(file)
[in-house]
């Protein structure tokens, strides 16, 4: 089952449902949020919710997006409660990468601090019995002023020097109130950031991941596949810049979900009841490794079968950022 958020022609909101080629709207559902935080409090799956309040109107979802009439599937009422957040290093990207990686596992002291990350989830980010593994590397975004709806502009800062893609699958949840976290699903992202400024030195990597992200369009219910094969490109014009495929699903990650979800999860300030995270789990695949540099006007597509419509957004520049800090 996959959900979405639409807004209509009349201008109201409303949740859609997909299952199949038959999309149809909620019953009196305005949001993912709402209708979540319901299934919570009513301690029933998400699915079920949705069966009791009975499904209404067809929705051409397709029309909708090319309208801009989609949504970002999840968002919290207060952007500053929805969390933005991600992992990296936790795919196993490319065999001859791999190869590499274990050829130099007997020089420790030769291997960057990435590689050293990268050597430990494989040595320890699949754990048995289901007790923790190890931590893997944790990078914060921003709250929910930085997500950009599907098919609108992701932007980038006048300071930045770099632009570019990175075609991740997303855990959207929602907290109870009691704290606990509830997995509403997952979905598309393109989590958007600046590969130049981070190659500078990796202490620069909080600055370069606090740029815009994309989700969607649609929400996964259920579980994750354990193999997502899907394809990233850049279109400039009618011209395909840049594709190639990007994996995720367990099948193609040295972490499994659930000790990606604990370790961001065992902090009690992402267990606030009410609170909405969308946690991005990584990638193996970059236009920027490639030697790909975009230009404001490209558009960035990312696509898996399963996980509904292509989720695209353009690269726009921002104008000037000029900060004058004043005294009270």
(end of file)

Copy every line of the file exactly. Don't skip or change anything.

[in-house]
């Protein structure tokens, strides 16, 4: 089952449902949020919710997006409660990468601090019995002023020097109130950031991941596949810049979900009841490794079968950022 958020022609909101080629709207559902935080409090799956309040109107979802009439599937009422957040290093990207990686596992002291990350989830980010593994590397975004709806502009800062893609699958949840976290699903992202400024030195990597992200369009219910094969490109014009495929699903990650979800999860300030995270789990695949540099006007597509419509957004520049800090 996959959900979405639409807004209509009349201008109201409303949740859609997909299952199949038959999309149809909620019953009196305005949001993912709402209708979540319901299934919570009513301690029933998400699915079920949705069966009791009975499904209404067809929705051409397709029309909708090319309208801009989609949504970002999840968002919290207060952007500053929805969390933005991600992992990296936790795919196993490319065999001859791999190869590499274990050829130099007997020089420790030769291997960057990435590689050293990268050597430990494989040595320890699949754990048995289901007790923790190890931590893997944790990078914060921003709250929910930085997500950009599907098919609108992701932007980038006048300071930045770099632009570019990175075609991740997303855990959207929602907290109870009691704290606990509830997995509403997952979905598309393109989590958007600046590969130049981070190659500078990796202490620069909080600055370069606090740029815009994309989700969607649609929400996964259920579980994750354990193999997502899907394809990233850049279109400039009618011209395909840049594709190639990007994996995720367990099948193609040295972490499994659930000790990606604990370790961001065992902090009690992402267990606030009410609170909405969308946690991005990584990638193996970059236009920027490639030697790909975009230009404001490209558009960035990312696509898996399963996980509904292509989720695209353009690269726009921002104008000037000029900060004058004043005294009270």